This is one of the two ‘rock opera’ tracks from American Idiot. At over nine minutes long, it’s an odyssey through different tempos, genres and even vocalists.
The track is split into five main sections. The first two, ‘The Death of St. Jimmy’ and ‘East 12th Street’, are guitar-driven punk tracks describing the suicide of the narrator’s alternate personality, and then his boredom at becoming a normal member of society after leaving the punk scene (yeah, it’s a weird story). The third, ‘Nobody Likes You’, was written by Mike Dirnt, who takes the lead vocal. Backed by a marching-band drumroll and church bells, Mike sings about staying up into the night thinking of an old girlfriend. It’s a melancholy piece, which contrasts perfectly with the next part – Tré Cool’s section.
Entitled ‘Rock and Roll Girlfriend’, Tré’s part of the song is like if Elton John decided to cover himself in eyeliner, roll around in a solid gold bathtub filled with cocaine and join a punk band. It’s a throwback to classic rock ‘n’ roll, telling the story of a rock megastar with a hot girlfriend, ex-wife and kids all around the country, a man who can “play the shit out the drums” and hasn’t “drank or smoked nothing in over 22 days”. There’s an absolutely genius bit, easy to miss, where Billie Joe sings the line “don’t wanna be an American idiot” as the backing vocals, a callback to the first track on the album, reminding the listener of the opera’s story, and what has come before.
It has a sax solo.
What more do you need?
The final part of the opera is called “We’re Coming Home Again”. It’s the climax of the entire album, with huge chorus vocals and a stomp-along drum beat with more than a shade of ‘We Will Rock You’ about it.
Separately, the pieces are fairly unremarkable two-minute tunes. But together, placed as the penultimate track on the album, it’s an emotional rollercoaster ride that finally puts the limelight on the quieter members of the band.
2. Welcome to Paradise (1994)
It might seem strange putting an older, less technically impressive song after the incredible ‘Homecoming’. But ‘Welcome to Paradise’ is the perfect example of a classic Green Day tune. The drumming is complex yet frantic, Tré Cool somehow hitting every note perfectly despite the apparent randomness of his playing. The bassline is interesting to listen to, playing with the main melody while still supporting the guitar, showing off Mike Dirnt’s considerable skills as a player. The vocals from Billie Joe and Mike are spot-on, bringing to mind thoughts of Lennon and McCartney harmonising together. And last, but most definitely not least… it has a truly excellent bass solo.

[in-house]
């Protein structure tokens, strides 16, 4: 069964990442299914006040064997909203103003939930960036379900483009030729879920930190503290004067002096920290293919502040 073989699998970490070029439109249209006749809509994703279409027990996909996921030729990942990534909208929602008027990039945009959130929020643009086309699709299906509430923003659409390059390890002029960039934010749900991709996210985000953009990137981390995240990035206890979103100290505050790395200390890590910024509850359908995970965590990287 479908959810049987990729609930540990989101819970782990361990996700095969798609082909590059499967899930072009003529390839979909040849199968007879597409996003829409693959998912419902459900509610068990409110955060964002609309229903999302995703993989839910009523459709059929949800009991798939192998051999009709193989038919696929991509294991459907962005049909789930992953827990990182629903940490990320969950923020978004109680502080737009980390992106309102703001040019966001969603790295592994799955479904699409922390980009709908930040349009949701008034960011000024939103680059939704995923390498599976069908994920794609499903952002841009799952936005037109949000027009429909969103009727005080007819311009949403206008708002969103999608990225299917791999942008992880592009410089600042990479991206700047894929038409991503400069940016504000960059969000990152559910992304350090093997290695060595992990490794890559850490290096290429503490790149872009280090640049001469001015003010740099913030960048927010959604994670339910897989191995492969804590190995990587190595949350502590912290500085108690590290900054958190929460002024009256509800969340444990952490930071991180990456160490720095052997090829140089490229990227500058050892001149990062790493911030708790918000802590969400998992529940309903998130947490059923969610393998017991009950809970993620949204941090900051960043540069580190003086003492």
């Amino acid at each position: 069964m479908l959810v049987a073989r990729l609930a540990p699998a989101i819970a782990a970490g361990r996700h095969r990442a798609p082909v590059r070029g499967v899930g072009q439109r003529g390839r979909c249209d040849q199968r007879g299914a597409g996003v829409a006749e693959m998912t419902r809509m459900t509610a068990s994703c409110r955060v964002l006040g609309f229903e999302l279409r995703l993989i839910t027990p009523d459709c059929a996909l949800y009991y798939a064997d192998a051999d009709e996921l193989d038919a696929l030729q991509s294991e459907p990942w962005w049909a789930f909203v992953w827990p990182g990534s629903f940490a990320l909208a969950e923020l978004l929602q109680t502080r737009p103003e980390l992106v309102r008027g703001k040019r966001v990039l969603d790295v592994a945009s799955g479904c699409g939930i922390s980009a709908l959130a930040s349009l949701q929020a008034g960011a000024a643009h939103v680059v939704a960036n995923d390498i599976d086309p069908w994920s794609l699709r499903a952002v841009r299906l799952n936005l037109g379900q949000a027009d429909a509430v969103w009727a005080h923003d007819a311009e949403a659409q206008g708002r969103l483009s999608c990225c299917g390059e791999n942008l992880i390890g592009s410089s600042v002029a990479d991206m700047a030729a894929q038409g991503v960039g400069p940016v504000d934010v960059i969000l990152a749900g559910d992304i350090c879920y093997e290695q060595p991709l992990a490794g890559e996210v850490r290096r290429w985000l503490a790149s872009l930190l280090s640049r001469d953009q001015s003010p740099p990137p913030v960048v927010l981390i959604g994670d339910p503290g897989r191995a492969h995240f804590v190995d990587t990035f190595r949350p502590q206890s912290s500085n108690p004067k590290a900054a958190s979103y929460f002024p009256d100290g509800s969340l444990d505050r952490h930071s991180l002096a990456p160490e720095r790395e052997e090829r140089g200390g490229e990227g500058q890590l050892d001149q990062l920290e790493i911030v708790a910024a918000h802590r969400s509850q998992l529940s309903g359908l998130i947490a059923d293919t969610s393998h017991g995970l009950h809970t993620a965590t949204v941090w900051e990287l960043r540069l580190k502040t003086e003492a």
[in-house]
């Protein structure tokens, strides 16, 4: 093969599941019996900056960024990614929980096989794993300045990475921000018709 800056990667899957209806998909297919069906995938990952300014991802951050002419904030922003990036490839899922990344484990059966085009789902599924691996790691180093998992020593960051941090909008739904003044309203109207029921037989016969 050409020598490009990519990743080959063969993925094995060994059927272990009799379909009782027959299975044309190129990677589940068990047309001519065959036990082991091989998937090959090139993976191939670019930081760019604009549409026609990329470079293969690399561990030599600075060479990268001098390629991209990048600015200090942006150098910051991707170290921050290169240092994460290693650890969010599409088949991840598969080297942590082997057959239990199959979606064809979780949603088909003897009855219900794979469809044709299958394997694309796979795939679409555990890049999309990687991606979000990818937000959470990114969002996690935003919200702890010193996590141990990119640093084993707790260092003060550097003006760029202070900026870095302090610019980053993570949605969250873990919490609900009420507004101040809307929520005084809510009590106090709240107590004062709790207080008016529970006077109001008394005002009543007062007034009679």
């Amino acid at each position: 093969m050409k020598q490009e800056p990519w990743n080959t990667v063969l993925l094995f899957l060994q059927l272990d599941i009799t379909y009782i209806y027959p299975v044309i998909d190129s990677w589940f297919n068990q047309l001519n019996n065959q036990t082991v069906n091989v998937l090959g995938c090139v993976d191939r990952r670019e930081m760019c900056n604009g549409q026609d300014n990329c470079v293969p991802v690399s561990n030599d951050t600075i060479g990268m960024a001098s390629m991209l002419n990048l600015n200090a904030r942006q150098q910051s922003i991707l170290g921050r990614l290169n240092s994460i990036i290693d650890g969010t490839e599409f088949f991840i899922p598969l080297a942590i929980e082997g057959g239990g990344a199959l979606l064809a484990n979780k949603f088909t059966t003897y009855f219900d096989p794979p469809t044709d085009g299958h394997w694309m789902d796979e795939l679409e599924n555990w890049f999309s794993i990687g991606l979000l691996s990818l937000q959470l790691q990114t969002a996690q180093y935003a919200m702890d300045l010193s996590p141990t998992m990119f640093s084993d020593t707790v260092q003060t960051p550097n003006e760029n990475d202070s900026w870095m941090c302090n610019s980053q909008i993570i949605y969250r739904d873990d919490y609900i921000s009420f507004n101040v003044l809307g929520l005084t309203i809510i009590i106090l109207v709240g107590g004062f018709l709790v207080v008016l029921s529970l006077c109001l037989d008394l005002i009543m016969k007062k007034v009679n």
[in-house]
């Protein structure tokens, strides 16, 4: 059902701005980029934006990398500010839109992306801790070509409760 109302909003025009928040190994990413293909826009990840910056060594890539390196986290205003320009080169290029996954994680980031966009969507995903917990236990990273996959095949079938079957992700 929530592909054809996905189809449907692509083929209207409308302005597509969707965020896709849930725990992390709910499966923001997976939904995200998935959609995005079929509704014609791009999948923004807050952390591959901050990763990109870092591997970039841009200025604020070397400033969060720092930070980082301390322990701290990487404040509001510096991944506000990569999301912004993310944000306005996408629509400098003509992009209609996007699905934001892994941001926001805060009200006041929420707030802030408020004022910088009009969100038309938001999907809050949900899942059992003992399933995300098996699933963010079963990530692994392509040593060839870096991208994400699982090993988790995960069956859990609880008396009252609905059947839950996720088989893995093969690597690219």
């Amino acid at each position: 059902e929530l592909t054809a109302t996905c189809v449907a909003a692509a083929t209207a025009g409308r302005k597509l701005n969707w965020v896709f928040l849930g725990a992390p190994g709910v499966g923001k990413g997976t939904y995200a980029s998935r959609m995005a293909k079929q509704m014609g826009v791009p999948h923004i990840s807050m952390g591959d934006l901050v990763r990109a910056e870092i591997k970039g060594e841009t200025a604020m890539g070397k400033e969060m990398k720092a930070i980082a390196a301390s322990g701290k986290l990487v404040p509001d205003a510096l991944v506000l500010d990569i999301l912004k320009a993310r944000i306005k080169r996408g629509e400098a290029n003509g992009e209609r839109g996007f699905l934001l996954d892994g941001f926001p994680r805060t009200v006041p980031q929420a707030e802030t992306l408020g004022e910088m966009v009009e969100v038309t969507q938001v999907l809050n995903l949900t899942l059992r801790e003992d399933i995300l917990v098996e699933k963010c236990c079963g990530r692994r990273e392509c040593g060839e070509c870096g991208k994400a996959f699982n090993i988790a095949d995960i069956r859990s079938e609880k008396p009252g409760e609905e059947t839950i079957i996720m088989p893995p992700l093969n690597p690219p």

All the ingredients add together to create one of the greatest pop-punk songs of all time, and the true highlight from the album. Some may argue for ‘Basket Case’ or ‘When I Come Around’, and while I agree that they’re also great examples of the style, ‘Welcome to Paradise’ just has a certain something that elevates it above the rest. To top it, Green Day would have to completely change their style… and guess what they did ten years later?
1. Jesus of Suburbia (2004)
The second track on the American Idiot album, and the first ‘rock opera’ Green Day wrote. It kicks in straight after ‘American Idiot’ finishes, barely leaving you time to catch your breath before Billie Joe slams on his guitar and plays those huge, crunchy power chords, singing “I’m the son of rage and love, the Jesus of suburbia”.
Like ‘Homecoming’, the song is split into five movements. The first, ‘Jesus of Suburbia’ is an angry tirade against the narrator’s life. It’s the perfect cliché of the angsty teen – living with his mother and stepfather, finding fun in drugs and drink, feeling suppressed by everything around him.
The second part, ‘City of the Damned’, is less furious, more frustrated and weary. The narrator is sick of the dead town where he lives, and longs for escape. The third part, ‘I Don’t Care’ dials the fury straight back up, with Billie Joe venomously spitting out lyrics over a heavy bassline. When that runs out of steam, the song transitions into part four, ‘Dearly Beloved’. Driven by an acoustic guitar and a simple drum beat, the narrator describes how he feels insecure and worried about his own mind. Part five, entitled ‘Tales of Another Broken Home’ is the narrator’s escape, leaving the town he hates, breaking the routines in his life and making his own way.
Like ‘Homecoming’, the separate parts aren’t particularly impressive, but it’s the combination that makes it work so well. The lyrics do an excellent job of summing up the endless boredom in small towns, as well as the reactions against it and the desire to escape.
Instrumentally, the band are on perfect form. The bass and drums provide a strong backbeat, while not overpowering the lyrics, since they’re the main focus of the song. The guitar track is aggressive and thick when it needs to be, soft and gentle when the mood changes. The vocals are delivered with passion and sincerity. This is the track where the band got serious, where everyone suddenly realised that this album would be their masterpiece. Some may take it as emo nonsense, but this song represents the second coming of Green Day, where they decided to focus on telling a story rather than just writing perky ska tunes about crossdressers. This is Green Day at their absolute finest, lyrically and musically, and that’s why it’s my favourite song of theirs.
So those are my top 10 Green Day songs. Tell me your own in the comments, or say that they sold out back in 1994, or just complain that they’re not true punk anyway.
Green Day’s ¡Uno!, ¡Dos! and ¡Tré! will be released on 25th September, 13th November and January 15th.